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Allyson



Joined: 23 Mar 2007
Posts: 567

PostPosted: Mon Oct 19, 2009 4:23 am    Post subject: Reply with quote

I have to say, I really don't agree with that quote at all! I've heard that argument put forth, but, in general, I still see loads of criticism towards women, sometimes more than towards men. Women in politics still get criticized on their appearance and fashion in a way that men don't, and go onto any celebrity board and it's the actresses who people loathe, not the actors.

I think that physical violence of a woman towards a man is still considered funny (something I don't agree with personally), but that's because she's thought to be ineffective, not because people give women a free pass.

Maybe it depends on where you are, but overall I'd say women get criticized more harshly than men for a lot of things--less for others, true, but it balances out. So to say 'no one' would protest is just so foreign to me.

Even in fiction, male characters often tend to get a free pass where female characters aren't. Not sure why this is, but it seems pretty common.
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Linda in sw va



Joined: 27 Mar 2007
Posts: 4708

PostPosted: Mon Oct 19, 2009 5:52 am    Post subject: Reply with quote

Elaine S wrote:
[bAs far as the old dental drill is concerned, if painless dentistry hadn't been invented yet, how would you know there was anything different? Maybe you would be appreciative of the pain because that was better than no treatment at all. Right now we suffer with cancer and other nasty illnesses. It may be that in 100 years no one will suffer because you will take a pill or have an injection and your cancer will disappear. It's all about 20/20 hindsight and although I certainly appreciate the rights and current progress we have made, our great grandaughters may think we were hard done by. And, let's not forget that 100 years ago men were down mines, working in heavy industry without health and safety provision and dying young from industrial poisoning and accidents, etc. It wasn't exactly a bed of roses for them either.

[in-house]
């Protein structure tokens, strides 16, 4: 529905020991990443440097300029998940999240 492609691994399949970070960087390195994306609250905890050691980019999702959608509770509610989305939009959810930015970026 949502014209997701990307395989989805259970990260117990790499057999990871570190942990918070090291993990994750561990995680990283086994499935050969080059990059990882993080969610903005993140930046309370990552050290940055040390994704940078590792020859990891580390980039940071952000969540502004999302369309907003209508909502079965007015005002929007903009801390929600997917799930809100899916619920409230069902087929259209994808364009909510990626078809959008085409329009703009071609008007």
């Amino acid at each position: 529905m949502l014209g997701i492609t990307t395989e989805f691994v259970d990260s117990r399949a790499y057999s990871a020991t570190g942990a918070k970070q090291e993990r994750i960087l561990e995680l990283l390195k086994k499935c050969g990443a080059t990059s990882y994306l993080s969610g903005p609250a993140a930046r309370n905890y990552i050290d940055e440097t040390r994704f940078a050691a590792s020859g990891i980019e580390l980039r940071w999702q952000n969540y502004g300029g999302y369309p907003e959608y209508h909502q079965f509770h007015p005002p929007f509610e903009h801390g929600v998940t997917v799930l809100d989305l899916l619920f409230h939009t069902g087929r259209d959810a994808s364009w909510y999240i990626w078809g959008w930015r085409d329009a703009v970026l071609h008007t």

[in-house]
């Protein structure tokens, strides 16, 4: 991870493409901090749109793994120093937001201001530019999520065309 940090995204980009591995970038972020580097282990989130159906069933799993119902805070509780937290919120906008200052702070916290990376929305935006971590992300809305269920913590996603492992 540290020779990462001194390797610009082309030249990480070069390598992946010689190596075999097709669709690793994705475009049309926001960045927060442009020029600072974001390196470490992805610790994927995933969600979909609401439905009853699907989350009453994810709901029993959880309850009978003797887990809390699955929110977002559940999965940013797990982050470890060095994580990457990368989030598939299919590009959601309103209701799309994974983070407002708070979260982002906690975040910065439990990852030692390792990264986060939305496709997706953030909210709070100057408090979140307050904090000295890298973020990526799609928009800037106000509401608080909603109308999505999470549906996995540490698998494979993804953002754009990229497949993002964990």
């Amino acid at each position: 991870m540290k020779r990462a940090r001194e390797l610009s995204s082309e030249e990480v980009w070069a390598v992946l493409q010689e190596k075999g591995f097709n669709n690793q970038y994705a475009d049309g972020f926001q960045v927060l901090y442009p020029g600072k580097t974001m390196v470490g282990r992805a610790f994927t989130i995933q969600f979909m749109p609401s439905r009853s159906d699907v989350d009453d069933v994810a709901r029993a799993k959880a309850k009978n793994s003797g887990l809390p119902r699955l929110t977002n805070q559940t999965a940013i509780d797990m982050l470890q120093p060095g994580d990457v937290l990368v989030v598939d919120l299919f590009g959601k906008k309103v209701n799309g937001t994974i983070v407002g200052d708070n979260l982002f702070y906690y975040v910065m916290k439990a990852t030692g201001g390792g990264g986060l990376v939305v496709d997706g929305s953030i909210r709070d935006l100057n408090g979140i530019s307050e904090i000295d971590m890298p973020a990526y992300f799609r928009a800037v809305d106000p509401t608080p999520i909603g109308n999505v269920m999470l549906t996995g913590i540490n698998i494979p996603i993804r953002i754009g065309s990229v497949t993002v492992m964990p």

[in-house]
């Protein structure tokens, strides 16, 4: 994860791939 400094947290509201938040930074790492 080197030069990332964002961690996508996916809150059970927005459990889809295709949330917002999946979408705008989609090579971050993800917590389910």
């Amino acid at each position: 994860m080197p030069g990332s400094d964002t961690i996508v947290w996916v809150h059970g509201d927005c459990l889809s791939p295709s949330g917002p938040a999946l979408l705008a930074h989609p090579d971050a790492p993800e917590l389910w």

.


Elaine, I get where you're coming from here on things being relative and what you're used to. I'm sure many women lead full happy lives though perhaps not what we would enjoy by today's standards.

I was just reading an article the other day on how unhappy many women are today because they're trying to balance working full time, caring for children, cooking dinner, cleaning the house, doing charity work, etc. They're trying to be 'super woman' and if they fall short they're beating themselves up. I think we've still got a little ways to go to find balance, not that I think we should go backward.

Getting back to the intention of this thread, for me as a reader I would be happier if authors didn't water down their time periods for fear of turning off modern readers. The point of reading a historical is to get lost in another time when things were different than they are now, it's not nearly as appealing otherwise. This is the main reason I stopped reading historicals and if I did look for them it was not in the romance section.

Linda
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msaggie



Joined: 22 Mar 2007
Posts: 693

PostPosted: Mon Oct 19, 2009 7:38 am    Post subject: Reply with quote

Elaine S wrote:
..Lynda also said: "Compare depression rates in those societies that women have no freedom, and it jolts you back into thankfulness. How can we do this? I am thinking of strict, Sharia dominated societies where information about women is very difficult to find or, say, sub-Saharan societies where depression is far down the list of life's travails after poverty, hunger, AIDS, drought, etc. I am being provocative here but maybe having no choices means less depression. Most people I have met with (or dealt with through charity work I used to do) over the years who suffer with depression (of a non-clinical nature) do so because they have difficulty making choices because of they are overwhelmed by the multitude of options or have problems in making value comparisons about the issues that arise in their lives and so withdraw mentally from making proactive decisions about their lives.....